Forum for Science, Industry and Business

Sponsored by:     3M 
Search our Site:

 

Mice stressed in simulated weightlessness show organ atrophy

04.09.2007
Rutgers researchers track osteopontin-dependent changes in thymus and spleen

A ground-based, experimental model used to simulate astronaut weightlessness in space has provided Rutgers scientists an opportunity to study the effects of stress on immune organs.

Earlier collaborative research with Japanese scientists employing this model implicated the protein osteopontin (OPN) in bone mineral loss associated with simulated weightlessness in mice. This research was made possible by the creation at Rutgers of a mouse unable to make OPN (a “knock-out” mouse). Studies with this Rutgers mouse have demonstrated that OPN likely plays a role in a variety of human problems including cancer metastasis, multiple sclerosis and other autoimmune diseases, osteoporosis and certain inflammatory responses.

The new study, which also simulated weightlessness, demonstrated that OPN is required for the atrophy of immune organs brought on by the stress resulting from hindlimb unloading – a technique employed to simulate weightless conditions by lifting the animal’s body weight off its hind legs. Results are presented Sept. 3 online in the Proceedings of the National Academy of Sciences (PNAS) and in the Sept. 11 print issue.

... more about:
»Condition »OPN »Thymus »atrophy »bone loss »simulated

“The bone loss seen in astronauts or bedridden patients is not a stress issue,” explained David Denhardt, a professor in the Department of Cell Biology and Neuroscience at Rutgers, The State University of New Jersey. “They are experiencing a loss of weight bearing on the bones, and the loss of bone mineral is a direct result of this load reduction.”

The presence of OPN, a feature common to both the bone loss and the organ atrophy, is produced by two different causes – weightlessness and stress – coincidentally related to the same laboratory conditions.

OPN is the continuing focus of Denhardt’s research interests. His long-term goal is to develop an OPN antibody – a monoclonal or target-specific antibody – that will inhibit OPN function in lab mice, and ultimately, in humans. This antibody could prove useful in treating the many destructive diseases associated with OPN.

Denhardt’s graduate student Kathryn Wang, a co-author on the PNAS paper, had previously conducted experiments in which the mouse was positioned in such a way as to produce hind limb unloading. This simulated weightless condition produced OPN-dependent bone loss in the hind limbs and provided a potential testing ground for possible OPN antibodies. The specialized equipment for that experiment was supplied by another co-author on the paper, Yufang Shi, a professor in the Department of Molecular Genetics, Microbiology and Immunology at Robert Wood Johnson Medical School–University of Medicine and Dentistry of New Jersey.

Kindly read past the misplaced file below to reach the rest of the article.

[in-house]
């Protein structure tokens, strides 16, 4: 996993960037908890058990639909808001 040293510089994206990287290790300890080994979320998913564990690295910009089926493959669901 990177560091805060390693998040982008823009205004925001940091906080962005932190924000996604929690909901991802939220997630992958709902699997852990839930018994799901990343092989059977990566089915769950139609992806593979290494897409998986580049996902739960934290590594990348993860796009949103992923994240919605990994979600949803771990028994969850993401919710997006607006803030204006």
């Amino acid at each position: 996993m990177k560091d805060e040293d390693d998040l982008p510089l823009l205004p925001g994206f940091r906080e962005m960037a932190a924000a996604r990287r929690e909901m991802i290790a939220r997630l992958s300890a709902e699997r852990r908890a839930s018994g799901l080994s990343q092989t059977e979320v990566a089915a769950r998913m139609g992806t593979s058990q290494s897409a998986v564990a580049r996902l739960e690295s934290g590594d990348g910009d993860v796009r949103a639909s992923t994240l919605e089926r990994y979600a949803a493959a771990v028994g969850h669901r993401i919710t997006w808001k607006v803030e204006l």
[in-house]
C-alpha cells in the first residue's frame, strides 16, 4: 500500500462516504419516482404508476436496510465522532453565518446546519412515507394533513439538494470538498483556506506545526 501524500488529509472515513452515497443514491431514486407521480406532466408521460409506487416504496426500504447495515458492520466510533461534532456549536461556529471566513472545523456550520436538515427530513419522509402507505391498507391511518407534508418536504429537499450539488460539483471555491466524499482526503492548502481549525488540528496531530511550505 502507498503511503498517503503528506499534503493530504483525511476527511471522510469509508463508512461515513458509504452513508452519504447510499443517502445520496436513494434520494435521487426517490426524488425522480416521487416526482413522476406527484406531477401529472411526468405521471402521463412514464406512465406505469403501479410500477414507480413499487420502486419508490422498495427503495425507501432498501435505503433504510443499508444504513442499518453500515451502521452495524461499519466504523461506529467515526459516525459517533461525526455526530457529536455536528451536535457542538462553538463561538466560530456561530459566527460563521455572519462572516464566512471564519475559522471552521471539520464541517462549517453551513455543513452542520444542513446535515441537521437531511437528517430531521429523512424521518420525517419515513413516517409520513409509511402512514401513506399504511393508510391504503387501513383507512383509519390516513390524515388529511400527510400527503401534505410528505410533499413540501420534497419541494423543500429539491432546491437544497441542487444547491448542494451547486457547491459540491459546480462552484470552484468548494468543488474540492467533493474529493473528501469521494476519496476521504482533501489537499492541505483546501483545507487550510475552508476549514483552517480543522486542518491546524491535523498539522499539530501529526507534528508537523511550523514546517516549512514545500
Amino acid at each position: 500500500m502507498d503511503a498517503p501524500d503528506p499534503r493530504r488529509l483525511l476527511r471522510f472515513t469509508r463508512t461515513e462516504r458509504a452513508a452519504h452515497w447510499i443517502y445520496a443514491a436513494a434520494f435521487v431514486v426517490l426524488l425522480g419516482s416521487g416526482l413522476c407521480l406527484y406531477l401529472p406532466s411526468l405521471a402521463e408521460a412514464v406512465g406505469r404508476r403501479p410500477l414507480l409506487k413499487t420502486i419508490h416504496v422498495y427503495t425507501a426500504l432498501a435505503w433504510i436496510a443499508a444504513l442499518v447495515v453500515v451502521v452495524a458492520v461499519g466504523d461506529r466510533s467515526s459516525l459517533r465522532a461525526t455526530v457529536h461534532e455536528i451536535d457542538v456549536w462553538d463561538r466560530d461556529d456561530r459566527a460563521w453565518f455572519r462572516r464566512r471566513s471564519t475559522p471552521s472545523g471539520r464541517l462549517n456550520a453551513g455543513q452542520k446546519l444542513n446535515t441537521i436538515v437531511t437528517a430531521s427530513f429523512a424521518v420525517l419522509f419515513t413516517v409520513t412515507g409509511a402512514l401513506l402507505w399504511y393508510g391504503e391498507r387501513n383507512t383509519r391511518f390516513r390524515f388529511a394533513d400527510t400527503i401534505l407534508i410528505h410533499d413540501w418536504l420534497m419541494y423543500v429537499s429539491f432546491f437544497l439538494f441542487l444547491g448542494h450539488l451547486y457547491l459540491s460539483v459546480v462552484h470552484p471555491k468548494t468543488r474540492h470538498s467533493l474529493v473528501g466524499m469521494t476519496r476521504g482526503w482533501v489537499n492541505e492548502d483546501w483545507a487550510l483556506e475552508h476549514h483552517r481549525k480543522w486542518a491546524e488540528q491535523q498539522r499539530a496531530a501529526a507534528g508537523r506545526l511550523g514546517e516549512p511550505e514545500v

Shi, an authority on stress, suggested that along with the bone loss studies, the Rutgers researchers should look at the spleen and thymus – the organs responsible for most of the animal’s immune cells. If stress affects the spleen and thymus so that they atrophy, the immune system becomes impaired. People under severe stress often get sick.

The Rutgers scientists took their colleague’s advice and compared the OPN-deficient knock-out mice to normal mice, with some dramatic results.

“To our astonishment and surprise, the OPN-deficient animals responded differently to the stress than the normal controls,” Denhardt said. “We had no basis to expect this, but the spleen and thymus of the OPN-deficient animals remained normal whereas there was atrophy of the spleen and thymus in the normal controls. This was a novel and totally unexpected result for which we have no explanation at this time. The next phase of our research will ask what exactly is going on.”

The stressed normal mice also displayed elevated levels of corticosterone – a hormone known to induce apoptosis (programmed cell death), a process evident in the spleen and thymus of these mice and a possible mechanism underlying the atrophy.